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Computer-Based Music Theory and Acoustics

Mark Rau

I am a Canadian PhD student at Stanford’s Center for Computer Research in Music and Acoustics. I received a M.A. in Music, Science, and Technology from Stanford as well as B.Mus. in jazz guitar and B.Sci. in physics degrees from McGill University. My research interests involve anything that involves guitars or audio effects often used with guitars. I am particularly focussed in physical modeling synthesis and its applications to luthiery.

Jack Atherton

I am a PhD student at Stanford’s Center for Computer Research in Music and Acoustics. I am an artful designer. My primary work involves designing audiovisual interactions and experiences for new media, including virtual reality. In my research, I examine how designing, especially designing as practiced by amateurs for their immediate local social contexts ("folk design"), can contribute to human flourishing and subjective wellbeing.

Nolan Lem

Nolan Lem is an artist and researcher whose work reflects a broad range of influences and mediums. He has premiered work at the Hayden Planetarium at the American Museum of Natural History (NYC), Pioneer Works Center for Art and Innovation (BK), The Wallach Gallery (NYC), Flux Fair, Riverside Park, Columbia University, Spencer Museum of Art, and the NIME (New Interfaces for Musical Expression) Conference among others. He has received commissions from the National Science Foundation (NSF), West Harlem Art Fund and the Hall Center for the Humanities.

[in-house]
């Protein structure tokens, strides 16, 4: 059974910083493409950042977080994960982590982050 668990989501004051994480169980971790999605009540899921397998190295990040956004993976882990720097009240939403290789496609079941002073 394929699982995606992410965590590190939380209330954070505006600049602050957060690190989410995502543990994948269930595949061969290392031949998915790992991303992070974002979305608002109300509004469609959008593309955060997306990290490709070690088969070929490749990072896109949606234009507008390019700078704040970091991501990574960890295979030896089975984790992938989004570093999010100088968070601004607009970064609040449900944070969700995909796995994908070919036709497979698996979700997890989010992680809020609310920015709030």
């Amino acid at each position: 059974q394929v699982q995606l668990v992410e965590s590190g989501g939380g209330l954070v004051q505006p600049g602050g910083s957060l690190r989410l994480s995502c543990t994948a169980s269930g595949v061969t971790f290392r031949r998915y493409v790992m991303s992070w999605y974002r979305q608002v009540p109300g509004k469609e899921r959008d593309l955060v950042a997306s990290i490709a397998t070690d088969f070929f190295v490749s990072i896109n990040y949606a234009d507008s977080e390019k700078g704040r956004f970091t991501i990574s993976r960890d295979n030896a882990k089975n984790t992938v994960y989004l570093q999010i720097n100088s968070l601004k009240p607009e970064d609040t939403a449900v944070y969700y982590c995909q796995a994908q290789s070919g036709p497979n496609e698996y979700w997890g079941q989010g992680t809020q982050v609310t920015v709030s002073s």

Elliot Canfield-Dafilou

The systems that allow us to experience the auditory world in three spatial dimensions are extraordinarily complex. Humans possess a remarkable ability for identifying the distance, location, and size of a sound source with high accuracy, and these spatial auditory cues fundamentally shape the way we interact with the world. Moreover, spaces impart their own distinctive coloration to sounds occurring within their walls. My research aims to understand and to model human auditory spatial perception with a specific focus on music.

Spencer Salazar

Spencer Salazar is a doctoral student at Stanford CCRMA. His research is focused on systems and forms for computer-based music expression, composition, and experience. Previously, he has created new software and hardware interfaces for the ChucK audio programming language, developed prototype consumer electronics for top technology companies, architected large-scale social music interactions for Smule, an iPhone application developer, and composed for laptop and mobile phone ensembles.


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